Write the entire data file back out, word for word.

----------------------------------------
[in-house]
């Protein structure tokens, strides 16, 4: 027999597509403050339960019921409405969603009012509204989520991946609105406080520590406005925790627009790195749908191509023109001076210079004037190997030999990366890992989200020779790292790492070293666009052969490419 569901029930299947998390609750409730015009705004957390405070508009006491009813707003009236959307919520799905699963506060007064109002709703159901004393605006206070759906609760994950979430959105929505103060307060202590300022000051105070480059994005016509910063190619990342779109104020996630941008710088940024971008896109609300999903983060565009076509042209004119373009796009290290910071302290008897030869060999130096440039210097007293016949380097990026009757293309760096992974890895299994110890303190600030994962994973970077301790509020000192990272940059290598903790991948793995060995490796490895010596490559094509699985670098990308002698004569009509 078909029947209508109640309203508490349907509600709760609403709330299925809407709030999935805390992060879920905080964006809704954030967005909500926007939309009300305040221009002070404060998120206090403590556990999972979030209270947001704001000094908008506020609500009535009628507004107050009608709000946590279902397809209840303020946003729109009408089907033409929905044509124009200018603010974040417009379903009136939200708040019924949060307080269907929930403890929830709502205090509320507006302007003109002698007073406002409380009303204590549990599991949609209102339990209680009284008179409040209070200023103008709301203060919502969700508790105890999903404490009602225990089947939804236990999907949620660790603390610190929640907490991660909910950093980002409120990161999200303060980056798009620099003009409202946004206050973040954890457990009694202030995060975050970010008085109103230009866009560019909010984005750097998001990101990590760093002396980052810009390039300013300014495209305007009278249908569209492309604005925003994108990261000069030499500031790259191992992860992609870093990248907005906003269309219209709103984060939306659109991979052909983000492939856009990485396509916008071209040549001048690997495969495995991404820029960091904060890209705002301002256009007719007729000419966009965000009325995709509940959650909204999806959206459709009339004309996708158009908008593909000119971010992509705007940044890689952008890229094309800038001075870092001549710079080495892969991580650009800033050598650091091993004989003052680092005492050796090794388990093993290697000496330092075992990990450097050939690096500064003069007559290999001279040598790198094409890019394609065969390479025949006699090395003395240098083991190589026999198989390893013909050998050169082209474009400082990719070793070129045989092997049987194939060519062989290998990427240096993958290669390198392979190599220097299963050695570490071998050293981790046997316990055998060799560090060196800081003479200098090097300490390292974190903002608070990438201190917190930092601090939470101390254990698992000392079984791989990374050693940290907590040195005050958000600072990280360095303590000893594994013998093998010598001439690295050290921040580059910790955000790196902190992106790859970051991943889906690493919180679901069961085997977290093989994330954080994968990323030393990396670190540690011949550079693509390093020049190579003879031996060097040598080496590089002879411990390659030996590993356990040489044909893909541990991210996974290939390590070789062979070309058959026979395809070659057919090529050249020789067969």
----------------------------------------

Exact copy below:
[in-house]
């Protein structure tokens, strides 16, 4: 027999597509403050339960019921409405969603009012509204989520991946609105406080520590406005925790627009790195749908191509023109001076210079004037190997030999990366890992989200020779790292790492070293666009052969490419 569901029930299947998390609750409730015009705004957390405070508009006491009813707003009236959307919520799905699963506060007064109002709703159901004393605006206070759906609760994950979430959105929505103060307060202590300022000051105070480059994005016509910063190619990342779109104020996630941008710088940024971008896109609300999903983060565009076509042209004119373009796009290290910071302290008897030869060999130096440039210097007293016949380097990026009757293309760096992974890895299994110890303190600030994962994973970077301790509020000192990272940059290598903790991948793995060995490796490895010596490559094509699985670098990308002698004569009509 078909029947209508109640309203508490349907509600709760609403709330299925809407709030999935805390992060879920905080964006809704954030967005909500926007939309009300305040221009002070404060998120206090403590556990999972979030209270947001704001000094908008506020609500009535009628507004107050009608709000946590279902397809209840303020946003729109009408089907033409929905044509124009200018603010974040417009379903009136939200708040019924949060307080269907929930403890929830709502205090509320507006302007003109002698007073406002409380009303204590549990599991949609209102339990209680009284008179409040209070200023103008709301203060919502969700508790105890999903404490009602225990089947939804236990999907949620660790603390610190929640907490991660909910950093980002409120990161999200303060980056798009620099003009409202946004206050973040954890457990009694202030995060975050970010008085109103230009866009560019909010984005750097998001990101990590760093002396980052810009390039300013300014495209305007009278249908569209492309604005925003994108990261000069030499500031790259191992992860992609870093990248907005906003269309219209709103984060939306659109991979052909983000492939856009990485396509916008071209040549001048690997495969495995991404820029960091904060890209705002301002256009007719007729000419966009965000009325995709509940959650909204999806959206459709009339004309996708158009908008593909000119971010992509705007940044890689952008890229094309800038001075870092001549710079080495892969991580650009800033050598650091091993004989003052680092005492050796090794388990093993290697000496330092075992990990450097050939690096500064003069007559290999001279040598790198094409890019394609065969390479025949006699090395003395240098083991190589026999198989390893013909050998050169082209474009400082990719070793070129045989092997049987194939060519062989290998990427240096993958290669390198392979190599220097299963050695570490071998050293981790046997316990055998060799560090060196800081003479200098090097300490390292974190903002608070990438201190917190930092601090939470101390254990698992000392079984791989990374050693940290907590040195005050958000600072990280360095303590000893594994013998093998010598001439690295050290921040580059910790955000790196902190992106790859970051991943889906690493919180679901069961085997977290093989994330954080994968990323030393990396670190540690011949550079693509390093020049190579003879031996060097040598080496590089002879411990390659030996590993356990040489044909893909541990991210996974290939390590070789062979070309058959026979395809070659057919090529050249020789067969």